The West

Aussies face enemy within
Afghan soldiers and their Australian mentors mingle after a joint operation. Picture: Department of Defence

Picture this. You are a 20-something-year-old Australian soldier in Afghanistan.

Your job is to help train soldiers of the Afghan National Army so they can take over responsibility for security in Oruzgan province.

You've been in the country several months for the peak of the Taliban fighting season.

It's been tough: patrols frequently encounter improvised bombs and insurgents regularly take pot-shots from the dense vegetation.

Despite everything, you feel you're doing some good. The ANA seem to be making progress and patrol on their own more often.

Then one day something goes horribly wrong. An Afghan soldier takes his assault rifle and starts shooting at a group of Australians inside your shared patrol base.

Mates lie dead, others are wounded and the perpetrator has fled.

When the shock passes and the dead and wounded have been airlifted out, what do you think about the Afghan soldiers you work with? Do you still trust them?

The issue of trust is at the heart of the murder of three Australian soldiers and wounding of two others inside a joint patrol base.

Our strategy in Afghanistan rests on the notion that our troops will build and maintain positive relationships with the Afghan soldiers they are training.

The two groups must trust each other because there is ample mistrust in Afghanistan already - mistrust of President Hamid Karzai's Government, mistrust of local officials, mistrust of other tribes, mistrust of the coalition. It is vital the Australian and ANA soldiers can at least rely on each other.

Would you turn your back on an Afghan soldier during a gunfight if you suspected he might be thinking of shooting you, not the enemy?

Without a framework of mutual respect and trust, our strategy cannot succeed. We cannot simply wish into existence a competent, independent Afghan fighting force.

It has taken years of difficult, unrelenting, often bloody work by Australians for the ANA to even begin to look and act like a real army.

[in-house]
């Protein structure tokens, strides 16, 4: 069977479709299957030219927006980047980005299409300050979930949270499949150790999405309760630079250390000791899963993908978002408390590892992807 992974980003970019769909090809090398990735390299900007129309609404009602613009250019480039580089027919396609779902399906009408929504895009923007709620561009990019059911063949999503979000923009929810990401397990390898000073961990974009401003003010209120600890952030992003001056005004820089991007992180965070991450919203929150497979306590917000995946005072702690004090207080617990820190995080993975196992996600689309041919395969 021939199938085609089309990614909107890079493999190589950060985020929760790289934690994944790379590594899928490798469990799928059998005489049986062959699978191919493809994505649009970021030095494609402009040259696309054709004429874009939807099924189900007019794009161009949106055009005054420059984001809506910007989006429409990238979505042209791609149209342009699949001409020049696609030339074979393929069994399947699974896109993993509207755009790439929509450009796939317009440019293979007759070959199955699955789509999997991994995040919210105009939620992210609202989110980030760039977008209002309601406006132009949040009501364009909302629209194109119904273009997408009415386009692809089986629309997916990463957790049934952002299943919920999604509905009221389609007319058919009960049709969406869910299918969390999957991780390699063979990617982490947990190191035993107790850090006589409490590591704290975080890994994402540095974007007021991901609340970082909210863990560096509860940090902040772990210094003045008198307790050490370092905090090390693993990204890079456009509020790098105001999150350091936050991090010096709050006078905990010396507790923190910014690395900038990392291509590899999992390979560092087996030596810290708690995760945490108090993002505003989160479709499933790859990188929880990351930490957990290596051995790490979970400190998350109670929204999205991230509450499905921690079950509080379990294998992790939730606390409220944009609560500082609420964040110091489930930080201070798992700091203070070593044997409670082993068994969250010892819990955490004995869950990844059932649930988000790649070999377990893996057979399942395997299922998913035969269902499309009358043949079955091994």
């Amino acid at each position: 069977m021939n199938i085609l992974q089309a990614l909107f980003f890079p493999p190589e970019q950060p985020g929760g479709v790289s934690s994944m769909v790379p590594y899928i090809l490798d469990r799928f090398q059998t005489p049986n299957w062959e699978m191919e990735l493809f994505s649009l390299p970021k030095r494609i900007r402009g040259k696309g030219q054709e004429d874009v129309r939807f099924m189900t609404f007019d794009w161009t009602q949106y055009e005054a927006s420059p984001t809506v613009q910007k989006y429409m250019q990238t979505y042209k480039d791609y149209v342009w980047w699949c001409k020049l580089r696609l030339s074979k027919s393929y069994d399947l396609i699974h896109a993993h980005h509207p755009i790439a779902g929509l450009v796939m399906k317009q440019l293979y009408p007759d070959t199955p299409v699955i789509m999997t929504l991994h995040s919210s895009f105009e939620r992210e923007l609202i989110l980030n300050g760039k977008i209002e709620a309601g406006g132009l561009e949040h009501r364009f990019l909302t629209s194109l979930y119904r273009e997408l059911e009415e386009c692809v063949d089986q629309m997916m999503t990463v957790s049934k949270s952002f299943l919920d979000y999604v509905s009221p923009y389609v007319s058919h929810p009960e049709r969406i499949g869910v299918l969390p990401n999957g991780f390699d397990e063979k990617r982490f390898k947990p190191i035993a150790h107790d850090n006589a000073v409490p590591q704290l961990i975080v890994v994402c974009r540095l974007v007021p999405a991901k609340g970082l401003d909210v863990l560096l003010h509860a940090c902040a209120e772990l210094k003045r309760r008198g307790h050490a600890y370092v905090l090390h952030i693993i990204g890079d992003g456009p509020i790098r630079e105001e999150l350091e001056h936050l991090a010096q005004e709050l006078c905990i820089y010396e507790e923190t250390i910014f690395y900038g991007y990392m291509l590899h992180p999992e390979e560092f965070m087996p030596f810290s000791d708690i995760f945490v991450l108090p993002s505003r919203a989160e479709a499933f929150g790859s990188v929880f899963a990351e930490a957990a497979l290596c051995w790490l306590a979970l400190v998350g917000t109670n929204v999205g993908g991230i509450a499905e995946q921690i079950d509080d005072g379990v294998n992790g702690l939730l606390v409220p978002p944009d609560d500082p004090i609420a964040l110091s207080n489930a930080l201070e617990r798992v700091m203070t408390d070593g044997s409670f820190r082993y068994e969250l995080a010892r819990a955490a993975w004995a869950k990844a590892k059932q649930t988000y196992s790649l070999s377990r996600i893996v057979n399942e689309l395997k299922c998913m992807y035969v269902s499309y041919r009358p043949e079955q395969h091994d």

A lot more hard work and even more trust will be required before we withdraw most of our combat troops in 2014.

It is a measure of the discipline and resilience of our troops that there has never been a disproportionate response to such outrages.

The challenge for our commanders now is to find a way to get training and mentoring back on track.

Not much more can be done to physically protect our soldiers from such attacks.

Better screening of ANA recruits has begun but there is little likelihood this will be effective because most "green on blue" attacks are by disgruntled Afghan soldiers.

Some extremists do join the security forces but are not yet a major threat.

Cultural affront might tip an Afghan soldier to turn his gun on Westerners. Or he might just have been paid or coerced to do it.

Whatever the cause, there will probably be more attacks by Afghan soldiers on Australians.

The risks to our troops will increase, not decrease, as we adjust our role in Oruzgan province.

As always, getting into a war is easy. The hard part is leaving. And the really hard job is getting on with the mission alongside Afghan troops who might shoot you.

And this all comes down to that 20-something Australian soldier and his mates.

John Cantwell was commander of Australian forces in Afghanistan and Iraq from 2010-11. He retired from the army this year with the rank of Major-General. His book Exits Wounds (Melbourne University Publications) will be published in September.

The West Australian

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